These behaviors may include secretly communicating with or contacting an ex, obsessively following or commenting on an ex’s social media posts, cuddling with an ex, confiding in an ex about one’s current partner, continuing to engage in shared inside jokes, downplaying seriousness of one’s primary relationship, or sending an ex photos of “old times.”
The Emotional Affair
An emotional affair involves someone investing his or her emotional energy outside the marriage or primary relationship. He or she may also receive emotional support and companionship from the new relationship.
One may feel closer to the other person or may even begin to struggle with increasing sexual tension or chemistry.
This type of relationship may begin with sharing secrets or intimate feelings with someone to whom one is attracted instead of or before sharing these things with one’s partner.
In an emotional affair, there is an inappropriate level of intimacy, which usually depletes the primary relationship of closeness. It is impossible to show up fully and be present in a relationship if one’s attention is focused elsewhere.
Omitting truth is a form of dishonesty as well as other deceptive behavior, such as lying about one’s relationship status on social media, listing others under fake names in contacts, minimizing the seriousness of one’s primary relationship, intentionally not wearing one’s wedding ring, lying about dinner or drinks with another person.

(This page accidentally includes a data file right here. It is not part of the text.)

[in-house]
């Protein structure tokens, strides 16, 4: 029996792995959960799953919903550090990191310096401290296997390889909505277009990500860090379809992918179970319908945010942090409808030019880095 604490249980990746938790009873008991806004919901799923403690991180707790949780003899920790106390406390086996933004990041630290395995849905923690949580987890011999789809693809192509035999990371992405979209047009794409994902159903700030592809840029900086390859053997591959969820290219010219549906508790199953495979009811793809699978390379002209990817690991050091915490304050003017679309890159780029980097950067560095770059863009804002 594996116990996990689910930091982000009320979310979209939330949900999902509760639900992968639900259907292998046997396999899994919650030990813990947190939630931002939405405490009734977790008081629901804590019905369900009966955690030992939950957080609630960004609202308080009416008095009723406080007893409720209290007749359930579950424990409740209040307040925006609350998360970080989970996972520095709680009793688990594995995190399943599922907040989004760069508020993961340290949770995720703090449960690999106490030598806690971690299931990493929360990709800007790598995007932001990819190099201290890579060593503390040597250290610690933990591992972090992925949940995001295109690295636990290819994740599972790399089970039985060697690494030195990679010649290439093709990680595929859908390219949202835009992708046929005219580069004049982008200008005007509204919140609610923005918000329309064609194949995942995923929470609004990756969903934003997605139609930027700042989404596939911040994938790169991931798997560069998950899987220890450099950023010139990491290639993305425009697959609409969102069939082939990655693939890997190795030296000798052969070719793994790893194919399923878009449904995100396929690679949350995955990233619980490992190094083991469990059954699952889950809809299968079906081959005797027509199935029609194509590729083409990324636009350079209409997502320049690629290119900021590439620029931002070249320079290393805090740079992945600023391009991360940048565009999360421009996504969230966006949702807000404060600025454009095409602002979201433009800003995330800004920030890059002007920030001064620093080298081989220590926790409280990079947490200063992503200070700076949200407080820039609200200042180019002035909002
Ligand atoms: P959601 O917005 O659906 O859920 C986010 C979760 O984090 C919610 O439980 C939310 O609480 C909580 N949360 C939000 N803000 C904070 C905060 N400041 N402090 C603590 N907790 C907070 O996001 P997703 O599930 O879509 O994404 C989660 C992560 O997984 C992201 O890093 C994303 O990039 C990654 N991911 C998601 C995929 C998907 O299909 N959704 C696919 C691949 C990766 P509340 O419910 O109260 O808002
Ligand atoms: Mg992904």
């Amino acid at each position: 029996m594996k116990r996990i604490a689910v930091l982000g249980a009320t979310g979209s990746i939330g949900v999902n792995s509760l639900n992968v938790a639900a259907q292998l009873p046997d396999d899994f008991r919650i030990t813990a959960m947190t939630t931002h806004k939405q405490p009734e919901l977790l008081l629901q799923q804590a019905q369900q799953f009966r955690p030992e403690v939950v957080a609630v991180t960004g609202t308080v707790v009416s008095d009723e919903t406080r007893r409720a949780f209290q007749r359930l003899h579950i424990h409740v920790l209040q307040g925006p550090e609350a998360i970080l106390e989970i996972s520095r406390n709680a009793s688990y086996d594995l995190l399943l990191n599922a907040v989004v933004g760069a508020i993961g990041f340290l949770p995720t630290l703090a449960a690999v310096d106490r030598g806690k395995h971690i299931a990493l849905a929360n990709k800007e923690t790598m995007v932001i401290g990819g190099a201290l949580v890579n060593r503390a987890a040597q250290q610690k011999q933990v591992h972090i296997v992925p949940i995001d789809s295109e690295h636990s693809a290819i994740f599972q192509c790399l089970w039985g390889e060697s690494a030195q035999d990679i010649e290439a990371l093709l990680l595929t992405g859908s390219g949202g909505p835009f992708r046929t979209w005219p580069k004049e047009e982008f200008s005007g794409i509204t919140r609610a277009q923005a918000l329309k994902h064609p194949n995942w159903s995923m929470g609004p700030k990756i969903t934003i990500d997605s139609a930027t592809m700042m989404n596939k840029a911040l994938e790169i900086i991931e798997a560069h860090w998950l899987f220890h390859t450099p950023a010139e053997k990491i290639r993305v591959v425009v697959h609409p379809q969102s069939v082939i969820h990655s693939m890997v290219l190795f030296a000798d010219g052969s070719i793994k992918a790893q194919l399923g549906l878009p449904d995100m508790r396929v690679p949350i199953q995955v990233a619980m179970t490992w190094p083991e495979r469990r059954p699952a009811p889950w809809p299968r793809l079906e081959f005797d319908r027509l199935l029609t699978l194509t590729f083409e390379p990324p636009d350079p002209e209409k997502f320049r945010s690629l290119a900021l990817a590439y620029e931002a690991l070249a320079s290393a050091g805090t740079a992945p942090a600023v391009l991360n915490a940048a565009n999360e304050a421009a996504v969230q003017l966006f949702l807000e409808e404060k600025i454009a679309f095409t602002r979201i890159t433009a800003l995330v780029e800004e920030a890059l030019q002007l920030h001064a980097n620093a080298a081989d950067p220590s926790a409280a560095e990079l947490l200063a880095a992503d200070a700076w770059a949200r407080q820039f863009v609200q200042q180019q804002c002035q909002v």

It is important to check in with one’s partner from time to time to discuss and redefine the boundaries of the relationship if need be especially if one is beginning to sense some distance or if one is noticing certain changes.
So, how does one determine if his or her partner is “micro cheating” or when to become suspicious?
 Katherine, A. (1991). Boundaries: Where you end and I begin. New York: MJF Books.
 Mackenzie, J. (2019). Whole Again: Healing your Heart and Rediscovering your True Self After Toxic Relationships and Emotional Abuse. Place of publication not identified: PENGUIN Books.
 Manning-Schaffel, V. (2018, September 16). Is 'micro-cheating' really cheating? It depends, experts say. Retrieved January 21, 2019, from https://www.nbcnews.com/better/pop-culture/what-micro-cheating-does-it-really-count-ncna905206
 Perel, E. (2007). Mating in captivity: Unlocking erotic intelligence. New York: Harper.
 Perel, E. (2017). The state of affairs: Rethinking infidelity. HarperCollins.
 Sardis, S. A., Ph.D. (2017, January 22). 11 Warning Signs of Gaslighting. Retrieved January 21, 2019, from https://www.psychologytoday.com/us/blog/here-there-and-everywhere/201701/11-warning-signs-gaslighting
 Smith, K. (2016, May 09). 5 Signs of Covert Aggression. Retrieved January 21, 2019, from https://exploringyourmind.com/5-signs-covert-aggression/